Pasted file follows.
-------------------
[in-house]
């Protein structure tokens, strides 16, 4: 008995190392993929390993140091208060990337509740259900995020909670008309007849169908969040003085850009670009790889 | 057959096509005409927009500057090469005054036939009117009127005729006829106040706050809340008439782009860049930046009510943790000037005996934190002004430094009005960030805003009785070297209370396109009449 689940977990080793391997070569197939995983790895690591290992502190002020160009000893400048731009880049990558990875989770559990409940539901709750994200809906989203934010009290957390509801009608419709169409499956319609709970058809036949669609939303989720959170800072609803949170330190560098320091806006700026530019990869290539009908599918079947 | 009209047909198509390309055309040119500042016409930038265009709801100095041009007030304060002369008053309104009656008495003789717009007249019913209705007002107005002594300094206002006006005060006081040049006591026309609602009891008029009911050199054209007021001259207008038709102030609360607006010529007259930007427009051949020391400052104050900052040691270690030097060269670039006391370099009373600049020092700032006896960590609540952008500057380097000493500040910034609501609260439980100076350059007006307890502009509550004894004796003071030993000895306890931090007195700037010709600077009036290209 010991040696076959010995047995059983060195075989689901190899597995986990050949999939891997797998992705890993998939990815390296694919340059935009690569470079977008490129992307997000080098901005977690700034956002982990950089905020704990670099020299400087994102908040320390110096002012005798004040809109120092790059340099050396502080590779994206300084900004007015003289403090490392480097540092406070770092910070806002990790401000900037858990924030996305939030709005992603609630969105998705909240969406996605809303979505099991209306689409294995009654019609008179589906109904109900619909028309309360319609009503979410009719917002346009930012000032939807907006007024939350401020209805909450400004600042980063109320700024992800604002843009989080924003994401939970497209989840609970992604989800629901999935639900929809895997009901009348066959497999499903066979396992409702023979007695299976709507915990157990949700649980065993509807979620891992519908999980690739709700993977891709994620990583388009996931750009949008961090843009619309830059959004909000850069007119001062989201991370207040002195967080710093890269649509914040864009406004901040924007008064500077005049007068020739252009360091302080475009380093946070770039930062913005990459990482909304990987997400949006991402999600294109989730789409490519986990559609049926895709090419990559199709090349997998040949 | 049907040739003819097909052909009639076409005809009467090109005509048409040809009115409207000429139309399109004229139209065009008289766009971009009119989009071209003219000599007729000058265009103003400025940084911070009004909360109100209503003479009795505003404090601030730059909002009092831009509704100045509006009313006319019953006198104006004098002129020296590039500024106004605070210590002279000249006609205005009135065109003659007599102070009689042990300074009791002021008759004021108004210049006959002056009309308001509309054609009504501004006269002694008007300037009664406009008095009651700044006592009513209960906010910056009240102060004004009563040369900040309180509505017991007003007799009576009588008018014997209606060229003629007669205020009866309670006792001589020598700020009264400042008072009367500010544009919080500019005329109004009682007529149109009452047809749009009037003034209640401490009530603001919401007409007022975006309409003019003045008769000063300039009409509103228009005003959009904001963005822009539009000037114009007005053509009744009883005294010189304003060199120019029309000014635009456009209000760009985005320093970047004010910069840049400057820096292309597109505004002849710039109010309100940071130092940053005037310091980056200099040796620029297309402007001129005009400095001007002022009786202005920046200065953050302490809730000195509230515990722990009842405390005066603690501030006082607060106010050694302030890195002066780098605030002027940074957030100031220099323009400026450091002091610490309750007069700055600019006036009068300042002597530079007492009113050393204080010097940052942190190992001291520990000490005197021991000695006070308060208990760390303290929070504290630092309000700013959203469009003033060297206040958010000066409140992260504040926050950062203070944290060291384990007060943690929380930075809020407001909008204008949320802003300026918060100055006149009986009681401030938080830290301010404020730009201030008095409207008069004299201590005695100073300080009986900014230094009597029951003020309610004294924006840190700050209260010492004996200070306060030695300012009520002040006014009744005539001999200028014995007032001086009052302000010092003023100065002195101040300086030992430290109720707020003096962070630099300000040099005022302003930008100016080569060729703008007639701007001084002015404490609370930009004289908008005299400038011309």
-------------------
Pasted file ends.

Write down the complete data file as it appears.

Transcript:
[in-house]
């Protein structure tokens, strides 16, 4: 008995190392993929390993140091208060990337509740259900995020909670008309007849169908969040003085850009670009790889 | 057959096509005409927009500057090469005054036939009117009127005729006829106040706050809340008439782009860049930046009510943790000037005996934190002004430094009005960030805003009785070297209370396109009449 689940977990080793391997070569197939995983790895690591290992502190002020160009000893400048731009880049990558990875989770559990409940539901709750994200809906989203934010009290957390509801009608419709169409499956319609709970058809036949669609939303989720959170800072609803949170330190560098320091806006700026530019990869290539009908599918079947 | 009209047909198509390309055309040119500042016409930038265009709801100095041009007030304060002369008053309104009656008495003789717009007249019913209705007002107005002594300094206002006006005060006081040049006591026309609602009891008029009911050199054209007021001259207008038709102030609360607006010529007259930007427009051949020391400052104050900052040691270690030097060269670039006391370099009373600049020092700032006896960590609540952008500057380097000493500040910034609501609260439980100076350059007006307890502009509550004894004796003071030993000895306890931090007195700037010709600077009036290209 010991040696076959010995047995059983060195075989689901190899597995986990050949999939891997797998992705890993998939990815390296694919340059935009690569470079977008490129992307997000080098901005977690700034956002982990950089905020704990670099020299400087994102908040320390110096002012005798004040809109120092790059340099050396502080590779994206300084900004007015003289403090490392480097540092406070770092910070806002990790401000900037858990924030996305939030709005992603609630969105998705909240969406996605809303979505099991209306689409294995009654019609008179589906109904109900619909028309309360319609009503979410009719917002346009930012000032939807907006007024939350401020209805909450400004600042980063109320700024992800604002843009989080924003994401939970497209989840609970992604989800629901999935639900929809895997009901009348066959497999499903066979396992409702023979007695299976709507915990157990949700649980065993509807979620891992519908999980690739709700993977891709994620990583388009996931750009949008961090843009619309830059959004909000850069007119001062989201991370207040002195967080710093890269649509914040864009406004901040924007008064500077005049007068020739252009360091302080475009380093946070770039930062913005990459990482909304990987997400949006991402999600294109989730789409490519986990559609049926895709090419990559199709090349997998040949 | 049907040739003819097909052909009639076409005809009467090109005509048409040809009115409207000429139309399109004229139209065009008289766009971009009119989009071209003219000599007729000058265009103003400025940084911070009004909360109100209503003479009795505003404090601030730059909002009092831009509704100045509006009313006319019953006198104006004098002129020296590039500024106004605070210590002279000249006609205005009135065109003659007599102070009689042990300074009791002021008759004021108004210049006959002056009309308001509309054609009504501004006269002694008007300037009664406009008095009651700044006592009513209960906010910056009240102060004004009563040369900040309180509505017991007003007799009576009588008018014997209606060229003629007669205020009866309670006792001589020598700020009264400042008072009367500010544009919080500019005329109004009682007529149109009452047809749009009037003034209640401490009530603001919401007409007022975006309409003019003045008769000063300039009409509103228009005003959009904001963005822009539009000037114009007005053509009744009883005294010189304003060199120019029309000014635009456009209000760009985005320093970047004010910069840049400057820096292309597109505004002849710039109010309100940071130092940053005037310091980056200099040796620029297309402007001129005009400095001007002022009786202005920046200065953050302490809730000195509230515990722990009842405390005066603690501030006082607060106010050694302030890195002066780098605030002027940074957030100031220099323009400026450091002091610490309750007069700055600019006036009068300042002597530079007492009113050393204080010097940052942190190992001291520990000490005197021991000695006070308060208990760390303290929070504290630092309000700013959203469009003033060297206040958010000066409140992260504040926050950062203070944290060291384990007060943690929380930075809020407001909008204008949320802003300026918060100055006149009986009681401030938080830290301010404020730009201030008095409207008069004299201590005695100073300080009986900014230094009597029951003020309610004294924006840190700050209260010492004996200070306060030695300012009520002040006014009744005539001999200028014995007032001086009052302000010092003023100065002195101040300086030992430290109720707020003096962070630099300000040099005022302003930008100016080569060729703008007639701007001084002015404490609370930009004289908008005299400038011309």